• More local agricultural jobs, less power concentration in hands of CEO’s/more in hands of people => more jobs, more money in the hands of people
  • More vibrant local economies => less hunger, less sickness, less violence
  • More vibrant local economies => more vibrant cultural activity => thriving people

ECOLOGY

  • Less soil nutrient depletion and erosion
  • More places for species to live and thrive, instead of less
  • Less waste, less use of packaging, less transportation/fuel needed, less carbon dioxide emitted => more up-cycling => best use of natural resources => healtheir ecosystems => survival of all species

EQUITY

  • Better food security and food access due to independence from industrial food systems elsewhere & less disparity between the have’s of fresh, local food and the have-not’s with processed, unhealthy foods
  • Better tasting, healthier, less processed, more nutrient rich, less pesticide/harsh chemical-laden food
  • Healthier people => happier people


Drawbacks to a cradle-to-cradle approach within food systems

Yeah. Cost-benefit analyze that one. Which is sort of the whole idea. If there is a drawback, it’s not really cradle-to-cradle design.

“The God is in the details”

The really fabulous thing for me and other American University students, is that Bill is the architect that designed our new School of International Service building. And he did so in a way that combined these three benefits, saying that, “the God is in the details.” Meaning that all of the parts that make up the whole of this transparent, innovative, progressive building, “where people can dream,” are working together in their own way, in a good way, to make things “more good,” instead of “less bad”. From the 100% recyclable carpeting and other building materials to the waste management system, from the rain collectors and solar panels on the roof to the underground parking garage that gives priority parking first to cyclists (and has shower rooms available for them), then motorcyclists, then hybrid vehicles, and last, other vehicles.

I had a few questions I would have loved to ask Bill, but I chose something specific, “Are there any plans in place to evolve other buildings on campus?” The short answer from the dean was basically, “There sure will be. We need funding first.” Which gets back to that triangle corner of economy. If it’s not economically viable, it doesn’t fit the cradle-to-cradle design question:

But the economic viability aspect is also a huge asset to cradle-t0-cradle design, and to agribusiness in general, simply because this is what businesses and corporations are solely interested in. So in order to convince them, all the “cradle-to-cradle minded” designer needs to do is convince them that they will save money, or that they will be able to make more money, and then they are basically obligated to embrace it. It would go against the basic law of capitalism not to.

Cradle-to-cradle is the sort of design model that we need to use for our food production AND our food waste upcycling in our cities, because one cannot exist in a well-designed system without the other. Local food production via green roofs, composting in homes and buildings, using that compost on the green roofs of the homes and buildings–this isn’t rocket science, it’s just, as Bill would say, interesting.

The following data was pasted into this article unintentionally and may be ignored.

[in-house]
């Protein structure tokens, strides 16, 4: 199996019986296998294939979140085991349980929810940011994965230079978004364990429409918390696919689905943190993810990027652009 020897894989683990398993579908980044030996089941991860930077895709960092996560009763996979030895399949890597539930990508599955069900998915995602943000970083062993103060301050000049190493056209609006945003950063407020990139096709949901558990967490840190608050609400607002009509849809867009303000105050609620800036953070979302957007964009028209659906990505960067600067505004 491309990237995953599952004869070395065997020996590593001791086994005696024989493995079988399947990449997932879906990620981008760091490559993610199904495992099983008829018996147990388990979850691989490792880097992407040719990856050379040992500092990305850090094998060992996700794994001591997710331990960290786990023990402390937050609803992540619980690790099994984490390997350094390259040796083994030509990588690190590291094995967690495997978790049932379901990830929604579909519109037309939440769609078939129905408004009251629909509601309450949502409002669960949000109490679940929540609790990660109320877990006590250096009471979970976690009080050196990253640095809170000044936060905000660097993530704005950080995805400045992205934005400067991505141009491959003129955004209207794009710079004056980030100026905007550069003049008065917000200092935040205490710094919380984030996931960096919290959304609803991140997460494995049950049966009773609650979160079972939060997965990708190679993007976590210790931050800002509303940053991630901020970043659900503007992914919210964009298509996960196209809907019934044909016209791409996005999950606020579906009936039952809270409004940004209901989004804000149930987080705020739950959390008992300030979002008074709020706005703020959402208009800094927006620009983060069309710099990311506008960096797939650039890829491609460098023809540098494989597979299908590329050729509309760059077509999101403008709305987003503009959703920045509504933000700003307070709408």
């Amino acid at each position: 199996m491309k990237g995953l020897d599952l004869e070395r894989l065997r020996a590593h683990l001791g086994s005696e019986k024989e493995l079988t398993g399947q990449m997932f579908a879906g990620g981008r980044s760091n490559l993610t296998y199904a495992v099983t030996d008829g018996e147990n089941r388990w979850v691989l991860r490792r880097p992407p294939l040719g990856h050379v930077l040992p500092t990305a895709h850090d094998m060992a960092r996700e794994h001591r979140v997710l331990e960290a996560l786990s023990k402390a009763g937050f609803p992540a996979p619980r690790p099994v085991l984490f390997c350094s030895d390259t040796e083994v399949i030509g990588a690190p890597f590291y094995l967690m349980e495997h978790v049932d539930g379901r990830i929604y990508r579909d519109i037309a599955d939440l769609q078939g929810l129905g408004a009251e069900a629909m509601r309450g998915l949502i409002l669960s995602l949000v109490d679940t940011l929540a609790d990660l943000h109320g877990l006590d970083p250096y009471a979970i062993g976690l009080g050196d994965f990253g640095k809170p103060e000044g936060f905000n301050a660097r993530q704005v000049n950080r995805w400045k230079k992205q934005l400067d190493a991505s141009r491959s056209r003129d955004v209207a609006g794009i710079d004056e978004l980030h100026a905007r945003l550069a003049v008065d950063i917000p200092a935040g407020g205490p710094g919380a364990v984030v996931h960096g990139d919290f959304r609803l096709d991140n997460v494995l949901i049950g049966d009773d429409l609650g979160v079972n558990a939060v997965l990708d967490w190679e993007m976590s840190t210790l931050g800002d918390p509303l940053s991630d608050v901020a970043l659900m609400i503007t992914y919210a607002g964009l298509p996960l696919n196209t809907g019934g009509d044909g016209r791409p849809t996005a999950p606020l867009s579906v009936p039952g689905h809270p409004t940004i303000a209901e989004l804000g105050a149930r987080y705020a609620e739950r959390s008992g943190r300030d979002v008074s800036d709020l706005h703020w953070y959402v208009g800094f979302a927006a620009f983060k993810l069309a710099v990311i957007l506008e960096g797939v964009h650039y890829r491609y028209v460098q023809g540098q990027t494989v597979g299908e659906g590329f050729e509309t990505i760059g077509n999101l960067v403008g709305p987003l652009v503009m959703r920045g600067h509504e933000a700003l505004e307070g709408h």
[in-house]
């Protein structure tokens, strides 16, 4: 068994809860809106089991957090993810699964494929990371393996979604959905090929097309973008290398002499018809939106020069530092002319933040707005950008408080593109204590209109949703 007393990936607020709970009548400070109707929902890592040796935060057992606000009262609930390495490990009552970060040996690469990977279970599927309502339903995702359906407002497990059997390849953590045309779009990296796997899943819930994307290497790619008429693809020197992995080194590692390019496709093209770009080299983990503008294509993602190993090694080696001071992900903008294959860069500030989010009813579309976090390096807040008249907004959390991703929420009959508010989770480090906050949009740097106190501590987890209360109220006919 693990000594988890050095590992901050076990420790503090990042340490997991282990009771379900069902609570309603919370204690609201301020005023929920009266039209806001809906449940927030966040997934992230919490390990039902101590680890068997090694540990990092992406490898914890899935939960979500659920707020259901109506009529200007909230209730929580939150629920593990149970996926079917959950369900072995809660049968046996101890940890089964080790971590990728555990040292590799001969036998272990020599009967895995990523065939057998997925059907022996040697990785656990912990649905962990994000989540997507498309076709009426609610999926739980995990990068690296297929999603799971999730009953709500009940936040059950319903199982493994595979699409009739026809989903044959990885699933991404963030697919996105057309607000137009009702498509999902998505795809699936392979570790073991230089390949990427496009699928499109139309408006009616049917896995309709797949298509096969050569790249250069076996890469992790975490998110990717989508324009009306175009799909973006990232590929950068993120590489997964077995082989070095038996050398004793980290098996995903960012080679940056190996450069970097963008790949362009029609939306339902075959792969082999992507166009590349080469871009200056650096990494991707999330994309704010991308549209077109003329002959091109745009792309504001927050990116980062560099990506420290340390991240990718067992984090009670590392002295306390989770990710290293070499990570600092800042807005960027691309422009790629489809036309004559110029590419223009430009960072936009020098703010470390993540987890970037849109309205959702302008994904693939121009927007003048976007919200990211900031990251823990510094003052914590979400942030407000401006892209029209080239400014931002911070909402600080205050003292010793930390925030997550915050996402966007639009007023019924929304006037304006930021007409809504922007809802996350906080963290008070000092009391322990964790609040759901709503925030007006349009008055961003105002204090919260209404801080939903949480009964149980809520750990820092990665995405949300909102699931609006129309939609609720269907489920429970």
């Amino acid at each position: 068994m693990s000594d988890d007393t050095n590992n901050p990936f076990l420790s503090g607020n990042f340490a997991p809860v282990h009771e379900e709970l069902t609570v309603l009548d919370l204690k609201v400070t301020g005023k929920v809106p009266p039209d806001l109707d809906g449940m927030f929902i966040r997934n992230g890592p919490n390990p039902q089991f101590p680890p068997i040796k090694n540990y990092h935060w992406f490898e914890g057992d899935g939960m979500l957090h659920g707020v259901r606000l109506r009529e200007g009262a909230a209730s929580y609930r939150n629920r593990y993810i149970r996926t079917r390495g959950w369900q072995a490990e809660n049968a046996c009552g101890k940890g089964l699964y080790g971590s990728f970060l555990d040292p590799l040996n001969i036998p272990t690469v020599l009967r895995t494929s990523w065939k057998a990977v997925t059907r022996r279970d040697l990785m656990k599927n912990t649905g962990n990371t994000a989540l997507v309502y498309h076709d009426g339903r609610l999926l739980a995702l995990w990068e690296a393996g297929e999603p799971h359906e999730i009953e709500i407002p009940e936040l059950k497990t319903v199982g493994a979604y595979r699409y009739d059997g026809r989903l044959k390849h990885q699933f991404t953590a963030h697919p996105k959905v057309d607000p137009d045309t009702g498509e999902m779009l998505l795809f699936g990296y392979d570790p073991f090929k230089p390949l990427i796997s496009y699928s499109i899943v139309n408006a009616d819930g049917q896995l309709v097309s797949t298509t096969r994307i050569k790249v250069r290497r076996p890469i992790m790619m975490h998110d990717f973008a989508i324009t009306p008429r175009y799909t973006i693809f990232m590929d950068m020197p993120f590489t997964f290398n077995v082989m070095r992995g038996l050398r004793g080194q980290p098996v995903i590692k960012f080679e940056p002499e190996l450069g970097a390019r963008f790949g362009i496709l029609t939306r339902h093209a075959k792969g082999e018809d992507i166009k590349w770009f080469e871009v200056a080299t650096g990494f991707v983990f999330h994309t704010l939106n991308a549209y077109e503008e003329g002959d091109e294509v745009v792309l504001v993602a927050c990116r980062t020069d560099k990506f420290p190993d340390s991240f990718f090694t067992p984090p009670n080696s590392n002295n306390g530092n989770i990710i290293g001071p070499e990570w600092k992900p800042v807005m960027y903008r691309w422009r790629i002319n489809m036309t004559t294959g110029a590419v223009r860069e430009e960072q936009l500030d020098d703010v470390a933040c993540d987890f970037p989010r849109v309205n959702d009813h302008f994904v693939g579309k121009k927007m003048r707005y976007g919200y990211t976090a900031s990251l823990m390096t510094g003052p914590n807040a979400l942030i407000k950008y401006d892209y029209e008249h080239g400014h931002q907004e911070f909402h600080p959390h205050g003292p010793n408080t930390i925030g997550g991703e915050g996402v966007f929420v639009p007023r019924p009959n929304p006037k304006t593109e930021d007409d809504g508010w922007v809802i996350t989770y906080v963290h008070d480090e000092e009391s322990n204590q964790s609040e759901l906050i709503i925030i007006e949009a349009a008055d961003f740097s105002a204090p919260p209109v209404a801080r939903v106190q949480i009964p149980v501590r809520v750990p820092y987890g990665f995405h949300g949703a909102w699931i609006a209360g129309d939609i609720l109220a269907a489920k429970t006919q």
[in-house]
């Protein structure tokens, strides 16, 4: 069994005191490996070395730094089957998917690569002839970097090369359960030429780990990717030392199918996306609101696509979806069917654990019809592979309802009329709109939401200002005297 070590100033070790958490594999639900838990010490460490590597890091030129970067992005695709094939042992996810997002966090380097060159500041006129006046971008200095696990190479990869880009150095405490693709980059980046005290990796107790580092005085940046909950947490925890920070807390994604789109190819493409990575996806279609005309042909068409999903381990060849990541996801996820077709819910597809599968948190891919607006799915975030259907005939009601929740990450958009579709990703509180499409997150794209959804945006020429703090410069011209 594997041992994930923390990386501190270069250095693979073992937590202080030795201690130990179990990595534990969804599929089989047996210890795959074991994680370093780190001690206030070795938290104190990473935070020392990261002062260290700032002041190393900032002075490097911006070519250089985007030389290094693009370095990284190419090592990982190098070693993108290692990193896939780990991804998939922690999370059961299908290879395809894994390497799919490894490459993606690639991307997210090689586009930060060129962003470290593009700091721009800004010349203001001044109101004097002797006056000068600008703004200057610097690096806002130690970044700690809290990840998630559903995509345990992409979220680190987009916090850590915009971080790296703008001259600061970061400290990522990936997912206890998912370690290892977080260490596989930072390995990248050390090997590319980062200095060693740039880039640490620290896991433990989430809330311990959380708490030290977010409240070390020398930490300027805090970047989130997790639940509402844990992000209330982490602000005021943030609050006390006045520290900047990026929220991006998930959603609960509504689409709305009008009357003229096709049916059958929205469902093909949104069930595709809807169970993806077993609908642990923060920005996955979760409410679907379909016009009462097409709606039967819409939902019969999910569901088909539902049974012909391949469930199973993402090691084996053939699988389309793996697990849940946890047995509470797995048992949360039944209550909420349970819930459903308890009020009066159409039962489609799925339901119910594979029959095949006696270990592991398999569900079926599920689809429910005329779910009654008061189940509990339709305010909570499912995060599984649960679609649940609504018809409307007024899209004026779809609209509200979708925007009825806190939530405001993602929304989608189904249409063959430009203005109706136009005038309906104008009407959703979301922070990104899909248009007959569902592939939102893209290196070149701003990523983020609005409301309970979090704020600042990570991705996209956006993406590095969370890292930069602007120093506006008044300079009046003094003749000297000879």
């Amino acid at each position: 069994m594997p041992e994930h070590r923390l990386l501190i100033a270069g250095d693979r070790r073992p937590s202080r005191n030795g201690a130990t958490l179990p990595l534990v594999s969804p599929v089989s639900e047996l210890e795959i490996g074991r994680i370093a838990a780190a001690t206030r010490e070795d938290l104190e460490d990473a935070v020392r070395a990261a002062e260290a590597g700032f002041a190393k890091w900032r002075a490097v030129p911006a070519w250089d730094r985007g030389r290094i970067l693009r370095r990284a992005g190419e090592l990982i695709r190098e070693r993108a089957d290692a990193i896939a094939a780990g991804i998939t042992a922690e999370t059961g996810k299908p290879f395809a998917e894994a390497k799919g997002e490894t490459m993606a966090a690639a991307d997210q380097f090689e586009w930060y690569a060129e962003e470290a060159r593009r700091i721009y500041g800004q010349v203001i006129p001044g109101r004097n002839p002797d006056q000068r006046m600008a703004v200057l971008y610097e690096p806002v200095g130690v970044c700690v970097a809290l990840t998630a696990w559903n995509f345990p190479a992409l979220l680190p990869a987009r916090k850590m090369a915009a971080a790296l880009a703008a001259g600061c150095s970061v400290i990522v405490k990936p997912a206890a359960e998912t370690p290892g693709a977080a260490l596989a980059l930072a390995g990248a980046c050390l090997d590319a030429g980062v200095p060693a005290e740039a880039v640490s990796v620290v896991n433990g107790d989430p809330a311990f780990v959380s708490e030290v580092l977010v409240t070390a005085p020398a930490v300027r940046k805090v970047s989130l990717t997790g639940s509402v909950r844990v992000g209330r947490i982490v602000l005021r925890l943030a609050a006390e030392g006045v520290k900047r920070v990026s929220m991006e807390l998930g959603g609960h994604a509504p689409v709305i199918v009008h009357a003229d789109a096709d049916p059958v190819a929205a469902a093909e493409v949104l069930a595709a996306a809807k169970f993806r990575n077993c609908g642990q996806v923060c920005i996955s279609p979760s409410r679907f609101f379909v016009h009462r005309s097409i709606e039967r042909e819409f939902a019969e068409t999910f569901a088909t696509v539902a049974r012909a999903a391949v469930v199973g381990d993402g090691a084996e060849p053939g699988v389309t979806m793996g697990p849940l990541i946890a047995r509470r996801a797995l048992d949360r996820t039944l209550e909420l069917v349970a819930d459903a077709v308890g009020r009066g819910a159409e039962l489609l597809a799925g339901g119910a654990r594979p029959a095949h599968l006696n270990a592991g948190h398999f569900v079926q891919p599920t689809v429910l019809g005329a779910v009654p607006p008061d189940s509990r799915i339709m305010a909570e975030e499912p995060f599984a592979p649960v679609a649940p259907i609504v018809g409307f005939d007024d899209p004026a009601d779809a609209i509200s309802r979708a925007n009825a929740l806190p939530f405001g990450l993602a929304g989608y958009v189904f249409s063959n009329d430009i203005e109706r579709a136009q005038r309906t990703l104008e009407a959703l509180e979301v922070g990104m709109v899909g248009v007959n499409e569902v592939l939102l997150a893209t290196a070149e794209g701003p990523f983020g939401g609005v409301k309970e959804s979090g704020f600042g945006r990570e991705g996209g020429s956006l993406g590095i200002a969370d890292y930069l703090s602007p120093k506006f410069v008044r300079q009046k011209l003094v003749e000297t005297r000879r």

In one of my next entries I will go over some of these “details” in more detail, and talk about how they can work together to encompass sustainably designed and developed food systems within cities and habitats for humans and all other life.

Evolving design

The most important thing to remember is that that doesn’t mean cradle-to-cradle design is ever perfect. In fact, McDonough recognizes it is not ever perfect. Really, design must be constantly evolving as different methods and technologies become more economically viable and approaches are made more equitable while still remaining ecologically beneficial. What works now will have to work better in the future.

Just like all organisms must evolve to survive, so must humans, and so must the systems that we create and rely on.

After all…

“Sustainability takes forever. And that’s the point.” – William McDonough

Review: Blue Duck Tavern

I have had the most amazing weekend, it came at just the right time.

Because lately I have felt like I don’t trust any decision I make. I hate second-guessing myself. I have also been super paranoid about mundane things. (Double-checking that I lock doors after already walking away, thinking I left the stove on when I didn’t, worrying I lost my keys/wallet/ipod/phone when really they are just tucked somewhere in my bag.) Consequently, I have been doing really ditsy things. The other day, I sent an email in which I typed my home address incorrectly, like not just a typo, but wrong. What in the heck?

This weekend was just what I needed and I owe it all to some great people, delicious food, and oh-so-what-I-needed yoga. (I don’t know WHY I ever stop going to yoga…it is one of the only things that really keeps me in line.) I already talked all about my experience at the food sustainability panel Friday. And I will fill you in on my new yogi experiences on Thursday–I am doing a sampling of a few new studios in the area and plan to write my last health column on it. That’s…such a sad thought. My last column? Forever?)